Turkey stocks tumble, lira hits record low after election

The Turkish lira has dropped to new record lows since the elections on Sunday. (Reuters)

The Turkish lira has dropped to new record lows since the elections on Sunday. (Reuters)

Turkish shares fell 6% in morning trade on Monday and the lira plunged to a new record low against the dollar, as investors took fright at new political uncertainty following legislative elections.

Turkey’s central bank acted swiftly in an intervention to give some support to the pressured Turkish lira, saying it was pruning its short-term foreign exchange deposit rates effective Tuesday.

The BIST 100 index on the Istanbul stock exchange was down 5.67% in opening trade while the Turkish lira lost 4.0% in value against the dollar to trade at 2.76 lira to the dollar.

The lira had earlier lost value to break the 2.8 lira to the dollar ceiling for the first time.

The Justice and Development Party (AKP) won the biggest portion of the vote in Sunday’s legislative polls but came well short of a parliamentary absolute majority for the first time since it came to power 13 years ago.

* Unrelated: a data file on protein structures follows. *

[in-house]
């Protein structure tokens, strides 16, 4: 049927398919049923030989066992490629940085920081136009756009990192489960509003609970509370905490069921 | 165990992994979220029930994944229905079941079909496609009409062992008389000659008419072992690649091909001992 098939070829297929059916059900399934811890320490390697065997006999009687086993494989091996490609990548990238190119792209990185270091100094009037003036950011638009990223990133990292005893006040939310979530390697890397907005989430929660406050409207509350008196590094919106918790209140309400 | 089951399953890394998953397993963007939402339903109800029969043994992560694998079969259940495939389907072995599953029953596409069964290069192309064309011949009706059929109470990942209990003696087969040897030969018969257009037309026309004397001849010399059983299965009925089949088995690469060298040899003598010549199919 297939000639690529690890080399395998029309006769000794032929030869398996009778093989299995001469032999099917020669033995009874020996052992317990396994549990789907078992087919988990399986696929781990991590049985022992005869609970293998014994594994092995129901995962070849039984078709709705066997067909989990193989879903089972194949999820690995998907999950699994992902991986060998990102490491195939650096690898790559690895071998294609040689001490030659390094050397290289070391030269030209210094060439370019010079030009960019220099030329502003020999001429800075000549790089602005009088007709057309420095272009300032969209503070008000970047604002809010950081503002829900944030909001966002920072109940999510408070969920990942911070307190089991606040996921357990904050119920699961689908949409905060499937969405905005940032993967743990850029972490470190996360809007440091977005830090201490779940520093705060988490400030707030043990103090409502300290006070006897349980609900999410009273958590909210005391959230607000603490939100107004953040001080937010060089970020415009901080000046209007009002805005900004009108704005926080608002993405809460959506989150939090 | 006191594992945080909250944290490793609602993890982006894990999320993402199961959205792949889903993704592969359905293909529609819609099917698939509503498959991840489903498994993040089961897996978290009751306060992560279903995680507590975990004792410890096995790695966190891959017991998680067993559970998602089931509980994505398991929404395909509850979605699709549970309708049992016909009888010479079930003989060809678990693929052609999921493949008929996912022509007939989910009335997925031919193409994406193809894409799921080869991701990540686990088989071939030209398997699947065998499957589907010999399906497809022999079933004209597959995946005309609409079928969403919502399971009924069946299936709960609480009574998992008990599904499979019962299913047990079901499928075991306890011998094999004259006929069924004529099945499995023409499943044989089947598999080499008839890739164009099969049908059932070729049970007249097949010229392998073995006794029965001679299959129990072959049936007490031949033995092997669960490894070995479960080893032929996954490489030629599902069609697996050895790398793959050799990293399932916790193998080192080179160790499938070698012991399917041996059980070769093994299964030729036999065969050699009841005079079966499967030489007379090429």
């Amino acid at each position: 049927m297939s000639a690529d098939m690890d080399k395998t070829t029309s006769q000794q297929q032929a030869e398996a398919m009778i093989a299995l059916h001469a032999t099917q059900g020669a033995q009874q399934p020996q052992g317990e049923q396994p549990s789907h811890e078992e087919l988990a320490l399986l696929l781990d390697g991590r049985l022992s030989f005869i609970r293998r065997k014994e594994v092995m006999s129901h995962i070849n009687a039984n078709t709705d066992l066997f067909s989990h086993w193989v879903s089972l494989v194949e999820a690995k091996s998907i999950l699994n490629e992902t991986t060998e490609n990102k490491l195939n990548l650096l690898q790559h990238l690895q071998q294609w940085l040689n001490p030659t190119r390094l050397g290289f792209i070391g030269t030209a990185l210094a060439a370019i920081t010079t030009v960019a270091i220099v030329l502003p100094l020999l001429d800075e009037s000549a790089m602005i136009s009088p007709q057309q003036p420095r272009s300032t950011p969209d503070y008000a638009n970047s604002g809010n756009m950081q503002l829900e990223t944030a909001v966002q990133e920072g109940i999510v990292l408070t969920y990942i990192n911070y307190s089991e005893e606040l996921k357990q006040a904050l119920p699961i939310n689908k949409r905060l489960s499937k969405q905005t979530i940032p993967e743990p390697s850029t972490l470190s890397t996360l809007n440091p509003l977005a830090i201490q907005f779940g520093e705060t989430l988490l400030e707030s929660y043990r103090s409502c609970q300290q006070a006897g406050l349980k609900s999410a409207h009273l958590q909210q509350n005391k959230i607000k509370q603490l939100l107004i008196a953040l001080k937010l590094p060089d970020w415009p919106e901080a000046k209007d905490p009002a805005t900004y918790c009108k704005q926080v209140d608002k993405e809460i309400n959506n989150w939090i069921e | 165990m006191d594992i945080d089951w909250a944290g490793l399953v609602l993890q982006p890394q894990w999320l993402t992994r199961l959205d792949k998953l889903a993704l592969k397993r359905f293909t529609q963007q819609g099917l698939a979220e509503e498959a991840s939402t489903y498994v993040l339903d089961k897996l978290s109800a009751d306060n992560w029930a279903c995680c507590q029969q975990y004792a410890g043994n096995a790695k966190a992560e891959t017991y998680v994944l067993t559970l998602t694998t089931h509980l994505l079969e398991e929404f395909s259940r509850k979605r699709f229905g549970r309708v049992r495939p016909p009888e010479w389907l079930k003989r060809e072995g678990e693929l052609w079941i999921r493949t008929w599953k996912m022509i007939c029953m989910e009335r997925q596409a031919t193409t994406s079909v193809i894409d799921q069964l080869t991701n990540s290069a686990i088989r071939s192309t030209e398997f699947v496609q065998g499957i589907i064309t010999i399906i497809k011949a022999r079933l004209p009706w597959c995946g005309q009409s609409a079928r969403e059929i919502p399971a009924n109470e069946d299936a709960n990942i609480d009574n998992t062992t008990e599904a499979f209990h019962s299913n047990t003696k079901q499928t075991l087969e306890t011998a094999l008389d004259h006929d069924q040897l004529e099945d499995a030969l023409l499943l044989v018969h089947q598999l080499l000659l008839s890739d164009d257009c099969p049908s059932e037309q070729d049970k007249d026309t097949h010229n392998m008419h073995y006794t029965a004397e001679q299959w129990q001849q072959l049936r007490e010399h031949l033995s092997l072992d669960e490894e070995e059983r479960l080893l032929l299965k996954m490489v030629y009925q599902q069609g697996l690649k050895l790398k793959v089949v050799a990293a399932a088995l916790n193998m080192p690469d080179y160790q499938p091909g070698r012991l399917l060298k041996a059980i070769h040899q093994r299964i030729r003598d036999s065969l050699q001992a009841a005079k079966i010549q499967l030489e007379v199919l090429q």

The situation has created huge political uncertainty, with a coalition, early elections and a minority government all seen as possible outcomes.

The result also wrecked President Recep Tayyip Erdogan’s plan to agree a new constitution to create a strong presidency with him at the top.

“The election outcome failed to clarify uncertainties in Turkish politics,” said Ozgur Altug of BGC partners in Istanbul. “Until the formation of the new government, uncertainty will continue.”

The central bank said the foreign exchange deposit short term interest rate has been reduced from 4% to 3.5% for dollar deposits and from 2% to 1.5% for those in euro.

The decision was due to “recent global and local developments”, it said, in an apparent reference to the domestic situation.

Altug said the move was the “first action of the bank against the lira’s depreciation” but had so far only had a limited impact on the currency’s value.

The election has come against the background of growing concern for the Turkish economy, with growth slipping under three percent in 2014.

The AKP had been lauded in its early years in power for driving Turkey to new levels of growth and prosperity with pro-reform policies.

But markets had been rattled earlier this year by Erdogan’s leanings towards populist economic policies and a standoff with the central bank over rates.

“The election outcome paves way to extensive political discussions and negotiations that may last for several weeks,” said Deniz Cicek of Finansbank in a note to clients.

“Thus, markets will focus on how the prospects of forming a stable government will unfold in the weeks to come.” – AFP

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